A review of talks and walks in 2019. These are in reverse order with the December talk first, working back to January.
“Then and Now: Plymouth Hoe, the Barbican and City Centre”
As members enjoyed their complimentary glass of wine and mince pies, Chris Robinson led a packed hall on an evening of nostalgia with his stunning images of Plymouth past and present.
He opened with scenes from the mid 1800’s showing an undeveloped Hoe, used previously for cattle grazing, the Trinity obelisk and west Hoe quarry. As the area became “gentrified”, it was not long before impressive terraced houses were built, along with the pier, a camera obscura and Smeaton’s Tower. Chris supplemented his images with many humorous anecdotes about the Beatles visit and how people used to pick up coins on the shore from slot machines after the pier was bombed in 1941.
Images followed showing Hoe Lodge, now a bowling club, the corrugated iron shed giving Tinside its name, an unspoilt Coxside, the coal wharf, old fish market and the police station. On the Barbican stood a line of black Ford cars but now a scene dominated by the new visitor centre. Another of his stories was of the police using an iron pole to fish drunks out of Sutton Harbour.
His Barbican images were full of stories; of the Dolphin Hotel where the Tolpuddle Martyrs stopped en route home from their experiences in Australia; the Queen’s Arms with its collection of 800 china pigs, and of course the famous Lenkiewicz mural, now in a sad state of neglect. Pictures of North Quay showed the old Co-Op, the Cooperage and fruit and veg stalls, the scene now however dominated by rows of expensive yachts. He mentioned how Stanley Gibbons sold his stamps from a shop in Lockyer Street.
The City centre inevitably because of WW2 showed the most changes. Memories filled the room as Chris displayed the old scenes, some of which were hand tinted prints: Turnbulls Garage (the first ever self service station outside of London), the burial yard, the old trams, the Guinness clock at Drake Circus, Spooners and C&A stores, the Rose & Crown pub and Old Town Street, one side completely demolished in 1937 as it was deemed too narrow.
More images of old Ebrington Street, part taken down to make way for trams, included Pophams store, the Corn Exchange, the Globe Hotel visited by Drake and later replaced by the Prudential building.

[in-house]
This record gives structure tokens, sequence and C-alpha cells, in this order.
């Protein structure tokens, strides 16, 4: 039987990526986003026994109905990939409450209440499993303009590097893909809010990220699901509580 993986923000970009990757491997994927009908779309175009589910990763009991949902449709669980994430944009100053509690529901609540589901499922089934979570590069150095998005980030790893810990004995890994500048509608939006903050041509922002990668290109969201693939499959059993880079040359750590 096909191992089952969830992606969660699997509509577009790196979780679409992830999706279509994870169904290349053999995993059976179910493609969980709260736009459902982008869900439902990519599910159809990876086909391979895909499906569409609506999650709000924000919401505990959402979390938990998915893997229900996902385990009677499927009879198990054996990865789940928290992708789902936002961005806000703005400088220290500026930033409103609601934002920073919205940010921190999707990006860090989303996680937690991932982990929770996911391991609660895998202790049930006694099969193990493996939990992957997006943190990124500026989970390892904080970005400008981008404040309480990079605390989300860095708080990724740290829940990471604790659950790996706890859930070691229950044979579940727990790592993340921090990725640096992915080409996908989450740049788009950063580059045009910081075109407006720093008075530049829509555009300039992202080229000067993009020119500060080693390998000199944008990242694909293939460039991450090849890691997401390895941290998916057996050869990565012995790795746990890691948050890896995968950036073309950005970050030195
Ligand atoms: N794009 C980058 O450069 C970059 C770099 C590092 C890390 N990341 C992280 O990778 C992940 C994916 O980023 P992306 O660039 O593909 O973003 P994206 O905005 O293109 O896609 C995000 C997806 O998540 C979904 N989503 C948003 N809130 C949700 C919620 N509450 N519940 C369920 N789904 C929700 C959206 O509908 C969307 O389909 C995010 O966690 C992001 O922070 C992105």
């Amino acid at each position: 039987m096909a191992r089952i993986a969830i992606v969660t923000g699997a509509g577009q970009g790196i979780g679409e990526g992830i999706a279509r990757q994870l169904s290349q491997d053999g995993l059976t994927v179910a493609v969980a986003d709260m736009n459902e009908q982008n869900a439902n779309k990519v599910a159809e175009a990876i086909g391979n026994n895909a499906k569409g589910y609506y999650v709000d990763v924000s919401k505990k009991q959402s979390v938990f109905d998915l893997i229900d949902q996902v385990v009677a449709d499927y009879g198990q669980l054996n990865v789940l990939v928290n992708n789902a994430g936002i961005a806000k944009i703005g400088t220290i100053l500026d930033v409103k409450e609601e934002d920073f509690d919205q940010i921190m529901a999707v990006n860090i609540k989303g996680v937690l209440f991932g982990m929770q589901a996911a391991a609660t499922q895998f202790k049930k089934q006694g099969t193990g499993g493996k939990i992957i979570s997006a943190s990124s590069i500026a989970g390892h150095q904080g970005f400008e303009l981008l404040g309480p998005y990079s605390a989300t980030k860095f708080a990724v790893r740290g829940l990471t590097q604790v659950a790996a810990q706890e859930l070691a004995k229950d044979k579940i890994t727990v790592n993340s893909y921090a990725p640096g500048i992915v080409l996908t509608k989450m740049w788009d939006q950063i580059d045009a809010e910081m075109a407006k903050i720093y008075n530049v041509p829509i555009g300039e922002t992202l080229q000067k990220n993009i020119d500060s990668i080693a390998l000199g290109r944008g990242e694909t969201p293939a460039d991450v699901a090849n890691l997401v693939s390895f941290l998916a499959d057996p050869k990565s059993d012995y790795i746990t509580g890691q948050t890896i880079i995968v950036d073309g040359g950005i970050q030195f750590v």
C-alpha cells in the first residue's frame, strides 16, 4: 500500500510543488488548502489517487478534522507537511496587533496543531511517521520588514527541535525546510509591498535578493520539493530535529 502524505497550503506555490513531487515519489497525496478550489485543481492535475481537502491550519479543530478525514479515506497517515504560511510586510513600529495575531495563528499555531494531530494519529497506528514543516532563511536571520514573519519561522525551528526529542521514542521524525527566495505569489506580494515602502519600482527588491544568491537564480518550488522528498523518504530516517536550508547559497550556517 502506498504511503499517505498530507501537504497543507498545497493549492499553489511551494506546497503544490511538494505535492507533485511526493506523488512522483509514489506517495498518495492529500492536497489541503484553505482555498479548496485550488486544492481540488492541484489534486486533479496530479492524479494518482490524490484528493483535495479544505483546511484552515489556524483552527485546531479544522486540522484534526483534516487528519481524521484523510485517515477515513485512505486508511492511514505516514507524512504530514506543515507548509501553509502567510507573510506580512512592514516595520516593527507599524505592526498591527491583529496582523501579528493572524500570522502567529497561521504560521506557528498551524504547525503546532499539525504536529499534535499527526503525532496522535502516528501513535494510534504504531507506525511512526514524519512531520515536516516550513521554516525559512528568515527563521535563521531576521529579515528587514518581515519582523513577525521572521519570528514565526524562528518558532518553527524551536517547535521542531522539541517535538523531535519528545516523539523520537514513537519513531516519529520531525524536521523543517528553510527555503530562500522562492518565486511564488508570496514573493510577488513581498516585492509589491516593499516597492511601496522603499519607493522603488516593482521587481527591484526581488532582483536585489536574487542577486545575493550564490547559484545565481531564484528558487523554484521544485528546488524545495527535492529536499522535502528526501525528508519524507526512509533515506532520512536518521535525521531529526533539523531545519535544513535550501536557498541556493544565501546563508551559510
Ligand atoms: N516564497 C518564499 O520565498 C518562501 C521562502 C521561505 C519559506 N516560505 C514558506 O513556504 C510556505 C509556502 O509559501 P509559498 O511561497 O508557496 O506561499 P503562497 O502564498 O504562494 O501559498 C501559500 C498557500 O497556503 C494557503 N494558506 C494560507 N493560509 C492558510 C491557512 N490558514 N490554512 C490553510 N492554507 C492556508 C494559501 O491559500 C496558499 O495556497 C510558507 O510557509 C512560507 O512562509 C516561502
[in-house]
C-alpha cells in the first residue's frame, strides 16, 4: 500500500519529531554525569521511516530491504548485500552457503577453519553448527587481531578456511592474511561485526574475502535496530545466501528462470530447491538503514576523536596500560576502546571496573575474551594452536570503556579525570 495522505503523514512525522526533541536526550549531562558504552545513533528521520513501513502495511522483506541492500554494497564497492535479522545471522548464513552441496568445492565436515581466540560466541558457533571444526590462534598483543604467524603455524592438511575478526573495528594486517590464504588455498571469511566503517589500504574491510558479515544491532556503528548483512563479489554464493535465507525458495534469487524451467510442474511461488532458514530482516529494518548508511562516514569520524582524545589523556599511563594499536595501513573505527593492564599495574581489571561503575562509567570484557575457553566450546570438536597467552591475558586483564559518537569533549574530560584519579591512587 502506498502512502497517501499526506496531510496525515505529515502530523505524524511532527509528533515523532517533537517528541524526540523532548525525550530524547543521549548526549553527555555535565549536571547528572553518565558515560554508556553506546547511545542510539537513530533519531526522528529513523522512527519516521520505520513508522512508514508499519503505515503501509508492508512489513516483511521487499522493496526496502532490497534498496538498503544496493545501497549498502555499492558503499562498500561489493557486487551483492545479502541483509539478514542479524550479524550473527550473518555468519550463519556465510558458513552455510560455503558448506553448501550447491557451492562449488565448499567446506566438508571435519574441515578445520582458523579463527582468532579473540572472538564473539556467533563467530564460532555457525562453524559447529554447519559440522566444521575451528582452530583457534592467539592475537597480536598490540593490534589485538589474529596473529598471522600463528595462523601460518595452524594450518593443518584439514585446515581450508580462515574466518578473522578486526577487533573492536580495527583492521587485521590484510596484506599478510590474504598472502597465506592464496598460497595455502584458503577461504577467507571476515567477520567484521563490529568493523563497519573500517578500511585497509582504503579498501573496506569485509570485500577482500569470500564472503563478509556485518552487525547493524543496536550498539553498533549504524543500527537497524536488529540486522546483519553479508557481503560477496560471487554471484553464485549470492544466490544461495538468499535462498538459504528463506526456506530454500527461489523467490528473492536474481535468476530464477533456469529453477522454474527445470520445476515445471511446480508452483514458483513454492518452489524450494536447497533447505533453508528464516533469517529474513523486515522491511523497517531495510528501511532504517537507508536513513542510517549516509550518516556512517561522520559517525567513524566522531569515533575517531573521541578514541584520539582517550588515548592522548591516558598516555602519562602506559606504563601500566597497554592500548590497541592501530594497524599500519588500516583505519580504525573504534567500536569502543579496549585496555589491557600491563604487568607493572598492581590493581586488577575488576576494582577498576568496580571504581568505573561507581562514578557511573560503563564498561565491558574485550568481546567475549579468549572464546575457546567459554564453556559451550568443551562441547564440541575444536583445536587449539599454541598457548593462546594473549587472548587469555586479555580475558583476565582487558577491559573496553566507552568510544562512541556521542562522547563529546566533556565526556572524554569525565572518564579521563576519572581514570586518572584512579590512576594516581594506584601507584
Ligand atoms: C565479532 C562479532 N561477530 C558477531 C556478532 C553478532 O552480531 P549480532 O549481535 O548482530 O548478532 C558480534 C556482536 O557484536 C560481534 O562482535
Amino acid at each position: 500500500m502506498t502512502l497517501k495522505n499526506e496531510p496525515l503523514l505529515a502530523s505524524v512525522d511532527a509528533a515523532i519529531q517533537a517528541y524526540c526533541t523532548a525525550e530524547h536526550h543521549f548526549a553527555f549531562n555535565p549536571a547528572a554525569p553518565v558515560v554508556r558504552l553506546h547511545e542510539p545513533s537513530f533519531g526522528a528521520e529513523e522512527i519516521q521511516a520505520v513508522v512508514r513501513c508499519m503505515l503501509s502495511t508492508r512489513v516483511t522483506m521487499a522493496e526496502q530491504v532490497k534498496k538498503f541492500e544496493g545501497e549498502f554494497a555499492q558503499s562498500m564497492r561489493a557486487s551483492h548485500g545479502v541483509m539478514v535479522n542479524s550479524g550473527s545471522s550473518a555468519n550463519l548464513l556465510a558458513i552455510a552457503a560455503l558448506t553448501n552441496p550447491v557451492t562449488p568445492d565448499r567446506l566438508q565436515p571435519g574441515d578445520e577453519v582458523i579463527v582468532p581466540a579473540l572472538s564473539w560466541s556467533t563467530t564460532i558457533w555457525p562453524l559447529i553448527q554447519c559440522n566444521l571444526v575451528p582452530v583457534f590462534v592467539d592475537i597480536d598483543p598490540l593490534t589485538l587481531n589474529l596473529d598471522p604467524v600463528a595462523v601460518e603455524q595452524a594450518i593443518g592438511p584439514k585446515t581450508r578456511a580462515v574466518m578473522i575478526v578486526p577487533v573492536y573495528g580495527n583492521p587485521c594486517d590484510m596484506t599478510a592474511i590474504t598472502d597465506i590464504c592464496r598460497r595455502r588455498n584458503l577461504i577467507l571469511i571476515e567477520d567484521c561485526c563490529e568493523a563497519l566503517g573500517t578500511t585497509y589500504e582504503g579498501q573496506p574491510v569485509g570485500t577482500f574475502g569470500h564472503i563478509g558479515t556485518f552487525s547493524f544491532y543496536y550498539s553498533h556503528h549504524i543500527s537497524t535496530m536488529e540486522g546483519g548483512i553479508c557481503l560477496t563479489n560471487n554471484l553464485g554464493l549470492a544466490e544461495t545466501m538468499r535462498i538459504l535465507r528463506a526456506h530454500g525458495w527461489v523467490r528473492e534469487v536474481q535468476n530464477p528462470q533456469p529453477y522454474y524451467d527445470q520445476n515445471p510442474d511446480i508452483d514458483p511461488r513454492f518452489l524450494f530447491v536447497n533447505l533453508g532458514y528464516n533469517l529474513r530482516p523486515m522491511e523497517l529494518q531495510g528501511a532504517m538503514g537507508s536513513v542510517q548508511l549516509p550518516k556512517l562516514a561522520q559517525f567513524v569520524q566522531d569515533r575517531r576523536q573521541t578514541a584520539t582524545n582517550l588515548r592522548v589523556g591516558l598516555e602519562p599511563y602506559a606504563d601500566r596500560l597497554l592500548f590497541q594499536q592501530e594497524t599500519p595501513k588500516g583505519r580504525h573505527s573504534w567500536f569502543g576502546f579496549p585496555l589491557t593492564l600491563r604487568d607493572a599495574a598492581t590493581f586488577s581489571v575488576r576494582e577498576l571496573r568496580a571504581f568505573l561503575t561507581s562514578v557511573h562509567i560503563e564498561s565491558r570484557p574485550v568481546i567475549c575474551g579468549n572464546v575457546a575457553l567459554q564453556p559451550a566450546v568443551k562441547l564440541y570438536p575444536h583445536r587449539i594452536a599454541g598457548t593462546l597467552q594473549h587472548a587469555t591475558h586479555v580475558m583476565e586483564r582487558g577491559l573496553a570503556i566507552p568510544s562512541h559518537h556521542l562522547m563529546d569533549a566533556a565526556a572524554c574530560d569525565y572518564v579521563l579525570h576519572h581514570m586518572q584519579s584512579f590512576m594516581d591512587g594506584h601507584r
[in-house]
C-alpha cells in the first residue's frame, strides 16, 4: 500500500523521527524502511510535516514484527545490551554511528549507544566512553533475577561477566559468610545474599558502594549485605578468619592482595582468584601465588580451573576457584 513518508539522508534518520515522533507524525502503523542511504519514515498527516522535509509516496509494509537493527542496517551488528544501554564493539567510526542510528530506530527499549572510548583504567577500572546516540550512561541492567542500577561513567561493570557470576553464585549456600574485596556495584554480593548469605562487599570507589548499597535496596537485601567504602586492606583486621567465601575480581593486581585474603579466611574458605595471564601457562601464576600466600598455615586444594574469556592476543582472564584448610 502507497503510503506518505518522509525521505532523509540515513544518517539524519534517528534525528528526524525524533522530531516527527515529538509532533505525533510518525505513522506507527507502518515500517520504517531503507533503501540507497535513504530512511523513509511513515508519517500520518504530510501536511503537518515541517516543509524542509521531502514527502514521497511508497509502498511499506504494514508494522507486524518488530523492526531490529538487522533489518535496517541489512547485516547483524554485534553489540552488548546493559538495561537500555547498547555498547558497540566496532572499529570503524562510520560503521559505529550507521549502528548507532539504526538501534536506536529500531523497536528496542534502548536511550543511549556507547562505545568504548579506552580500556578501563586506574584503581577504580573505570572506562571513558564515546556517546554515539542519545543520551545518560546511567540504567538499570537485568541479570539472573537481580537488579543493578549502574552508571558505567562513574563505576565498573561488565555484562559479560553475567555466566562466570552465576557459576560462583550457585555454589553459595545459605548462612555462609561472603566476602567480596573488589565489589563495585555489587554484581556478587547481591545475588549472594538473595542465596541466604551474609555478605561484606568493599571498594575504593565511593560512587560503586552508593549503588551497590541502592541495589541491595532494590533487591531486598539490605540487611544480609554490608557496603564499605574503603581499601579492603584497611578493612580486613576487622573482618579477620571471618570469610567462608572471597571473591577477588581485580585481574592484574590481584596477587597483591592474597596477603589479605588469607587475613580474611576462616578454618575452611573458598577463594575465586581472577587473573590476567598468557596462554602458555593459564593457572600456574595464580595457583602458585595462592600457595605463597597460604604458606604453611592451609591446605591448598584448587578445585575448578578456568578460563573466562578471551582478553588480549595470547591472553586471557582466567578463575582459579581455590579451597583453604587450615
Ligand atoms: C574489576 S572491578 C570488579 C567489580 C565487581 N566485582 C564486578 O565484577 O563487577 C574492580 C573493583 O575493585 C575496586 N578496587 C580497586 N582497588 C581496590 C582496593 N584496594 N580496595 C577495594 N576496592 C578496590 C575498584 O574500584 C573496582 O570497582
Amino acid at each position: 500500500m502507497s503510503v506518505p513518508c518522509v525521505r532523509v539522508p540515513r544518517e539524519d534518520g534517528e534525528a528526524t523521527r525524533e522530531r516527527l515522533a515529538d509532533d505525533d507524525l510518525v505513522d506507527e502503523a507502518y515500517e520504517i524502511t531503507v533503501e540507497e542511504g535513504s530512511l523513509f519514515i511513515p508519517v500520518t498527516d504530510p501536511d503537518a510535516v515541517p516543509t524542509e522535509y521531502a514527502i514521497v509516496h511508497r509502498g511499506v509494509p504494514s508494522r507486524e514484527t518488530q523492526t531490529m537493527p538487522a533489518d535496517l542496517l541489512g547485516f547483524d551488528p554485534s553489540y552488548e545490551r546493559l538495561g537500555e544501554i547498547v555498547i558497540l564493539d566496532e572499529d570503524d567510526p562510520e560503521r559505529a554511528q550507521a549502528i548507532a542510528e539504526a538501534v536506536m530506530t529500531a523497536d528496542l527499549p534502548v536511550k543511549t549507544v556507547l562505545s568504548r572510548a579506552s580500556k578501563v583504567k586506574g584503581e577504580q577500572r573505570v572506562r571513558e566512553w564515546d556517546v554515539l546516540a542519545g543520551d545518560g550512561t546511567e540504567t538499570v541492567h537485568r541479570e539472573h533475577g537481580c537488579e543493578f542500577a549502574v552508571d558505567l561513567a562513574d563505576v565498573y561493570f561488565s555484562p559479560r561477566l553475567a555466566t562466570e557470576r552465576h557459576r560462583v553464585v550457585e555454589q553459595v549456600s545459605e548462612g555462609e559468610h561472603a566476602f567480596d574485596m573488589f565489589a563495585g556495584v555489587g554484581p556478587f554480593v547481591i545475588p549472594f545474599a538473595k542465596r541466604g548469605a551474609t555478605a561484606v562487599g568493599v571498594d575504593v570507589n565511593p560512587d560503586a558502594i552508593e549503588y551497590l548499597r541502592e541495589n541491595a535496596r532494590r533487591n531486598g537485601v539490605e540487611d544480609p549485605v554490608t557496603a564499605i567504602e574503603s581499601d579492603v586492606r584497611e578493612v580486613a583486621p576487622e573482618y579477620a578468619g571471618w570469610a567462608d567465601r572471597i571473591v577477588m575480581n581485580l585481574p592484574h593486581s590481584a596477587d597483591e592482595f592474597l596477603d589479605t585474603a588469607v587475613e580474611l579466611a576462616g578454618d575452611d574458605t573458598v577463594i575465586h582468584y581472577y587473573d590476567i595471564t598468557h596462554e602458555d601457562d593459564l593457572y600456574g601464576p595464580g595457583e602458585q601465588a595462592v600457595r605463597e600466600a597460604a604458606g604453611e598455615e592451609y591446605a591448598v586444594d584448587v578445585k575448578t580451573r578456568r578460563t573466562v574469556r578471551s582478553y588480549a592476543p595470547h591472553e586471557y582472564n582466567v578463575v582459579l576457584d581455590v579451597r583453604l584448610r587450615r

Chris’s final tale of the evening was about one of the survivors of the War – the Western Morning News façade. However, there was not so much luck for its neighbour Costers – incendiaries cleared off the WMN destroyed it! A glorious talk of old and new pictures highlighting the history of the city, only touched on by this brief summary.
“Not one of us: The Infamous and the Illustrious in Exeter, 1450 – 1950
In October, we welcomed Dr Todd Gray to give a talk about “Individuals set apart by choice, circumstances, crowds or the mob of Exeter”. From a series of stories over a period of 500 years, he gave a number of examples of the lives and peculiarities of people who did not fit into society and how they were treated:
Sammy Rowe, an elderly Cornishman with 150 convictions, liked prison. He kept on committing crimes so that he would be sent back to prison where he had spent most of his life. The judge finally said ‘that’s enough’ and sent him back to Falmouth where he died soon after. Sammy was a sort of celebrity but an eccentric.
In the 1770s, Sarah Frost went everywhere dressed as a man convincing everyone until she gave birth. It was such an event that it was in the newspapers at the time.
There was also an unknown Exonian in 1795 who lived in the city for 7 years and didn’t talk to anybody (apparently after saying the wrong thing to someone).
There were twins in Alphington who paraded around heavily rouged and in very bright clothes with their bloomers on show. The Victorians said that they had what we would call ‘mental health problems’. They were moneyed people and their grandmother was black and mother a mulatto.
In the 1880s Exeter City Council attacked the Salvation Army who were marching for temperance; thousands were arrested and this went on for 10 years. It was organised by ECC to get rid of those they didn’t like.